3. Ray Edwards Podcast - Ray probably has my favorite podcast.  He is very transparent and genuine, and he basically let’s you in on his life.  He is a productivity freak (I mean that in a good way).  His podcast is broken up into segments which I love.  He has a main message of each podcast, but also has a tech tip of the week, a spiritual foundations segment, and a segment with Stu McLaren who is great.  Ray is also a marketing genius.
  4. Entreleadership Podcast – I can’t believe that this is 4th on my list, but the others are just that good.  This is the podcast from Dave Ramsey and his main man Chris LoCurto.  Every show has a short message from Dave that sets the theme, but then they move to a guest interview.  The guests are amazing and are a who’s who when it comes to business.  You can’t get this kind of access to this kind of wisdom and experience anywhere else I’m aware.
  5. Podcast Answer Man with Cliff Ravenscraft – This podcast is obviously a little more technical.  I include it because at least the first three podcasts listed above are a result of Cliff’s expertise.  He is the expert when it comes to podcasting.  I hope to introduce my own podcast this year so I have been studying up.  Cliff is also a Kentucky boy like myself!

In one sentence, these podcasts are like being able to sit at the feet of these guys and learn from their wisdom.  And it’s free!

So who do you listen to that I don’t?  Who would crack your top 5?  Let us know in the comment section below!

4 Reasons Why Debriefing Should Be a Staple of Your Business

Admittedly, I was the Marine Corps geek.  Every Marine is a rifleman – I get that.  But I was an intel weenie.  I remember a particular exercise where my company went on a 5 mile hump.  A hump is basically a forced march.  You wear “Boots and Utes” and carry a pack of some amount of weight.  On this particular exercise, I believe I was carrying 50 lbs – pretty light for USMC norms.

I had bought new boots the day before.  Do you remember getting new shoes before the first day of school?  How excited you were?  That was me as a 24-year-old Sergeant Idiot.  I wore those new boots on this hump.  When we made the turn at the half-way point, I knew I was in trouble.  By the time we were done, my feet looked like hamburger.  My feet were so jacked up that I had to wear civilian clothes for a week before I could get my boots back on.

After this particular exercise, we did what Marines always do – debrief.  On that day, my CO (commanding officer) looked at me and said, “Barron, bad move with the new boots.  Smack yourself.”

Debriefing is a staple of the Marine Corps, and it should be for your business as well.  Formal debriefs allow for your team to pause.  It is a forced and scheduled pause, really.  Too often we jump from one task to the next without slowing down or taking a breath.  Valuable lessons that could be learned fall through the cracks.  We don’t learn from our mistakes.  We miss opportunities to improve.  We stop growing.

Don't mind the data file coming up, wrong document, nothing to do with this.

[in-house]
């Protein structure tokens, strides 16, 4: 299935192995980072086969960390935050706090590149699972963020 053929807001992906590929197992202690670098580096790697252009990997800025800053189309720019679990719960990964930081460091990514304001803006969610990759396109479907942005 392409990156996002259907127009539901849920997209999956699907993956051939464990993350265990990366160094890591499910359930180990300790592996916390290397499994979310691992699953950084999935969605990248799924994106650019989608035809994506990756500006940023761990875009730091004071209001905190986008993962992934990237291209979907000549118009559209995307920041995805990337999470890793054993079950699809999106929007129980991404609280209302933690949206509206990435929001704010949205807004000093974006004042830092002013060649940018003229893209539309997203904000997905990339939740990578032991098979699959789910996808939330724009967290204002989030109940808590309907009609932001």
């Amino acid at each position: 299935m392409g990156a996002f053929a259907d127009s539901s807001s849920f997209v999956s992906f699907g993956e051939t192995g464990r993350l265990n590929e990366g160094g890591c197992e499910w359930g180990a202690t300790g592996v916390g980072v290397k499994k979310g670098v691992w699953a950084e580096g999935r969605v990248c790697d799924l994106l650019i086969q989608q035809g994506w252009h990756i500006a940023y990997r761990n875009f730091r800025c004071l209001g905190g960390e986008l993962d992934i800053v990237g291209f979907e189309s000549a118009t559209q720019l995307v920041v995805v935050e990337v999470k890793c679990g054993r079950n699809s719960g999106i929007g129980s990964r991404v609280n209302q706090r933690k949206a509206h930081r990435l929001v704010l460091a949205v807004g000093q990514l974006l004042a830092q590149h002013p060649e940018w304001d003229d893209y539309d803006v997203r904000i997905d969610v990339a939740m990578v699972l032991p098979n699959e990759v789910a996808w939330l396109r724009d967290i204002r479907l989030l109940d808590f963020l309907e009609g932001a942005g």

This post is not about how to debrief – it is about why.  However, I have four rules to guide a debrief.

  1. There is no rank in a debrief.  Everyone on the team must have the freedom to express themselves.  They must be able to articulate their experiences and opinions without fear.  The boss/manager may facilitate the debrief, but there should be no rank.
  2. There must be truth.  If your team is not going to tell the truth, don’t bother.  You are wasting your time.
  3. There must be emotion.  I’ve heard people talk about how this needs to be an emotionless process.  I don’t buy that.  Frankly, I don’t think it is possible.  If you are passionate about what you do, it is always personal.  Embrace your emotions and communicate them – though professionally.
  4. Everyone must participate.  The leader of the debrief must require that everyone engages, period.  The quiet guy in the corner has something to say.  If he doesn’t say it during the debrief, he will at the water cooler.  Not good.

The Four Reasons to Debrief

  1. Growth – I’m currently reading John Maxwell’s new book The 15 Invaluable Laws of Growth (highly recommend, affiliate link).  He points out that teams that don’t stop and evaluate don’t grow.  Do you stop to debrief after a presentation?  What went well?  What didn’t?  What can I learn to improve next time?  What about after a closing, or an expired listing?  All of these are opportunities to stop and grow.
  2. Unity – Unity is a function of many things, but being on the same page is a huge part of it.  When your team members know they have an opportunity to contribute and be heard, unity is bred.  Unity is not the same thing as unanimity.  Everyone does not have to agree.  But if everyone has their say, dissenters can get both shoulders behind a decision because they were heard.
  3. Feedback – Feedback is hugely valuable to the leader.  During the pause of a debrief, the leader will get great feedback that would have been lost otherwise.  For instance, I’ve learned that I speak painfully slowly when I am thinking.  When I prepare, this is not an issue.  I never realized this until I was told during a debrief.
  4. Vision – Vision is clarity regarding direction.  It is the leader’s responsibility to have that clarity and then cast it.  Debriefs are perfect times to reinforce the vision of the company.  I solve my client’s problems and help them capitalize on their opportunities.  How did my marketing efforts the last 6 months accomplish that vision?  How could I do it better?

Now let me hear from you.  Is the debrief a staple of your business?  Share a story of a lesson learned during the pause of a debrief.